Uber to keep ‘dialogue open’ with Arizona after self-driving fatality

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Uber and other self-driving car crashes

An Arizona woman was killed after being struck by a self-driving Uber vehicle, an incident believed to be the first of its kind. But Uber is not the only company that has experienced accidents with driverless cars. Companies like Google, Tesla and General Motors also join the list.

Ride-hailing service Uber responded to Arizona Gov. Doug Ducey’s decision to suspend the company’s ability to test and operate autonomous vehicles in the state by saying it has suspended such operations in all cities.

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“We proactively suspended self-driving operations in all cities immediately following the tragic incident last week,” Uber said in a tweet. “We continue to help investigators in any way we can, and we'll keep a dialogue open with the Governor's office to address any concerns they have.”

The response comes after Ducey penned a letter to Uber CEO Dara Khosrowshahi, in which he cited footage of the fatal pedestrian accident that occurred on March 18 as the reason for suspending the company’s testing of self-driving vehicles.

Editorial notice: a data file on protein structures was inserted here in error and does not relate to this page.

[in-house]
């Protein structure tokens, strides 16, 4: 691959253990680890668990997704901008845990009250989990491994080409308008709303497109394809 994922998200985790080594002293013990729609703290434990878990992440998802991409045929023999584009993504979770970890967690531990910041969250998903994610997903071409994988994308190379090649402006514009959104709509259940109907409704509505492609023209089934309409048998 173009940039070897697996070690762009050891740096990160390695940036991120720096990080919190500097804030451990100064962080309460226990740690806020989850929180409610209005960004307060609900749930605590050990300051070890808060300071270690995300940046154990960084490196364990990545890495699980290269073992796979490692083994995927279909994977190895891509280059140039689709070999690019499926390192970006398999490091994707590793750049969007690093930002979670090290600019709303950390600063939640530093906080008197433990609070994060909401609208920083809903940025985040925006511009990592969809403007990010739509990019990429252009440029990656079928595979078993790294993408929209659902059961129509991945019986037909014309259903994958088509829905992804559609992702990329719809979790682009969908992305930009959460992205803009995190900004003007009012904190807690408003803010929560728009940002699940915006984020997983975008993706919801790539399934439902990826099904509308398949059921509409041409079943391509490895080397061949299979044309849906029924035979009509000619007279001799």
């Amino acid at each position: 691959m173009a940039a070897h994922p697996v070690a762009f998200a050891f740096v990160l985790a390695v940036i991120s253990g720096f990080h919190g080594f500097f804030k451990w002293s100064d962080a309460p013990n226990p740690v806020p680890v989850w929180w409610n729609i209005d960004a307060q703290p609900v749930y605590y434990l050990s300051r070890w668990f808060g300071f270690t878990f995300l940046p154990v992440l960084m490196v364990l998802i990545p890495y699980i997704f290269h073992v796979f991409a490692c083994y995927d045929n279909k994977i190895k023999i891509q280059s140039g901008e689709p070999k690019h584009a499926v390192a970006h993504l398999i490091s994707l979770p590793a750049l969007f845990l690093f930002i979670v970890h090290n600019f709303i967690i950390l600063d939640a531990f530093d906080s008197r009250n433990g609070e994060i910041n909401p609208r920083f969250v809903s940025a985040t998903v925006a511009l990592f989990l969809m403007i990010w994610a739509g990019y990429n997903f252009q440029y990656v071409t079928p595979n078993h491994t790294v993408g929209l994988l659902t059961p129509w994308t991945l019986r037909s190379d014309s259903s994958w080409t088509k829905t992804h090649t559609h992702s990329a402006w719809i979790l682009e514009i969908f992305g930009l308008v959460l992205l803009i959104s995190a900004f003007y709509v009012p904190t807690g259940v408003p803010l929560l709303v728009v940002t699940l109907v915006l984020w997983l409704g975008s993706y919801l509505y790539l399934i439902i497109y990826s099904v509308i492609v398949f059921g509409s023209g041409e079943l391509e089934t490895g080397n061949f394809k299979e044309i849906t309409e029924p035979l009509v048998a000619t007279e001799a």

“I found the video to be disturbing and alarming, and it raises many questions about the ability of Uber to continue testing in Arizona,” Ducey wrote.

Dashcam footage released by the Tempe Police Department shows the fatal incident from interior and exterior cameras, but does not show the moment the pedestrian, 49-year-old Elaine Herzberg, was hit “due to the graphic nature of the impact.” The vehicle – a Volvo XC90 – was in self-driving mode at the time of impact, and the driver, Rafaela Vasquez, 44, was behind the wheel but did not take control.

Ducey called the fatal accident an “unquestionable failure” to comply with his expectation of public safety for citizens of the state.

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